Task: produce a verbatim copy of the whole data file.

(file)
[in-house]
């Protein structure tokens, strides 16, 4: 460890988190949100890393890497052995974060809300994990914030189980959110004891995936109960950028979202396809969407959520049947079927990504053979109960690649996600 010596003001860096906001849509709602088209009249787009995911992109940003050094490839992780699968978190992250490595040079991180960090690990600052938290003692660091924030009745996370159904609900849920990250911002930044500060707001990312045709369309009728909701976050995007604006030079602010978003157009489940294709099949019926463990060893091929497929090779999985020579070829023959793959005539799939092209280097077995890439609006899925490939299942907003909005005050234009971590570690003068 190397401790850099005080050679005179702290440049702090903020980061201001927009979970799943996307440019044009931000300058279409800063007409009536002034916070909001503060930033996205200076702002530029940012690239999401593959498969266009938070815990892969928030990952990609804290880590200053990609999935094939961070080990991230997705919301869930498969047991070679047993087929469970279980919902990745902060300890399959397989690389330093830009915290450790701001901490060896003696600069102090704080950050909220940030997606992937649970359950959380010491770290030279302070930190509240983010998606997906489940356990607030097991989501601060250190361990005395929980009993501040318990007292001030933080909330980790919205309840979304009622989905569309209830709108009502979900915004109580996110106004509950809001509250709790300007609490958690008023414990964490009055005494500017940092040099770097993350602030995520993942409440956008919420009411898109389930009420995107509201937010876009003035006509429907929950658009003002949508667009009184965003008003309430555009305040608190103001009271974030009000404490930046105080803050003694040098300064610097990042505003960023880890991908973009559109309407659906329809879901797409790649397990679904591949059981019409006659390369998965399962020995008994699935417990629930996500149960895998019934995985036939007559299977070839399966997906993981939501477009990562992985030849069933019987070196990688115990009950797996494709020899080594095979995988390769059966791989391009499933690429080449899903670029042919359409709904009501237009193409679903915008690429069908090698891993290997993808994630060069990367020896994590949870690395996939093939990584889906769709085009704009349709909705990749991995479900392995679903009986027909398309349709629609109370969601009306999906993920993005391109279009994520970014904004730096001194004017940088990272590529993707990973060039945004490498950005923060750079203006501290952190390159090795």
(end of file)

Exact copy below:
[in-house]
């Protein structure tokens, strides 16, 4: 460890988190949100890393890497052995974060809300994990914030189980959110004891995936109960950028979202396809969407959520049947079927990504053979109960690649996600 010596003001860096906001849509709602088209009249787009995911992109940003050094490839992780699968978190992250490595040079991180960090690990600052938290003692660091924030009745996370159904609900849920990250911002930044500060707001990312045709369309009728909701976050995007604006030079602010978003157009489940294709099949019926463990060893091929497929090779999985020579070829023959793959005539799939092209280097077995890439609006899925490939299942907003909005005050234009971590570690003068 190397401790850099005080050679005179702290440049702090903020980061201001927009979970799943996307440019044009931000300058279409800063007409009536002034916070909001503060930033996205200076702002530029940012690239999401593959498969266009938070815990892969928030990952990609804290880590200053990609999935094939961070080990991230997705919301869930498969047991070679047993087929469970279980919902990745902060300890399959397989690389330093830009915290450790701001901490060896003696600069102090704080950050909220940030997606992937649970359950959380010491770290030279302070930190509240983010998606997906489940356990607030097991989501601060250190361990005395929980009993501040318990007292001030933080909330980790919205309840979304009622989905569309209830709108009502979900915004109580996110106004509950809001509250709790300007609490958690008023414990964490009055005494500017940092040099770097993350602030995520993942409440956008919420009411898109389930009420995107509201937010876009003035006509429907929950658009003002949508667009009184965003008003309430555009305040608190103001009271974030009000404490930046105080803050003694040098300064610097990042505003960023880890991908973009559109309407659906329809879901797409790649397990679904591949059981019409006659390369998965399962020995008994699935417990629930996500149960895998019934995985036939007559299977070839399966997906993981939501477009990562992985030849069933019987070196990688115990009950797996494709020899080594095979995988390769059966791989391009499933690429080449899903670029042919359409709904009501237009193409679903915008690429069908090698891993290997993808994630060069990367020896994590949870690395996939093939990584889906769709085009704009349709909705990749991995479900392995679903009986027909398309349709629609109370969601009306999906993920993005391109279009994520970014904004730096001194004017940088990272590529993707990973060039945004490498950005923060750079203006501290952190390159090795």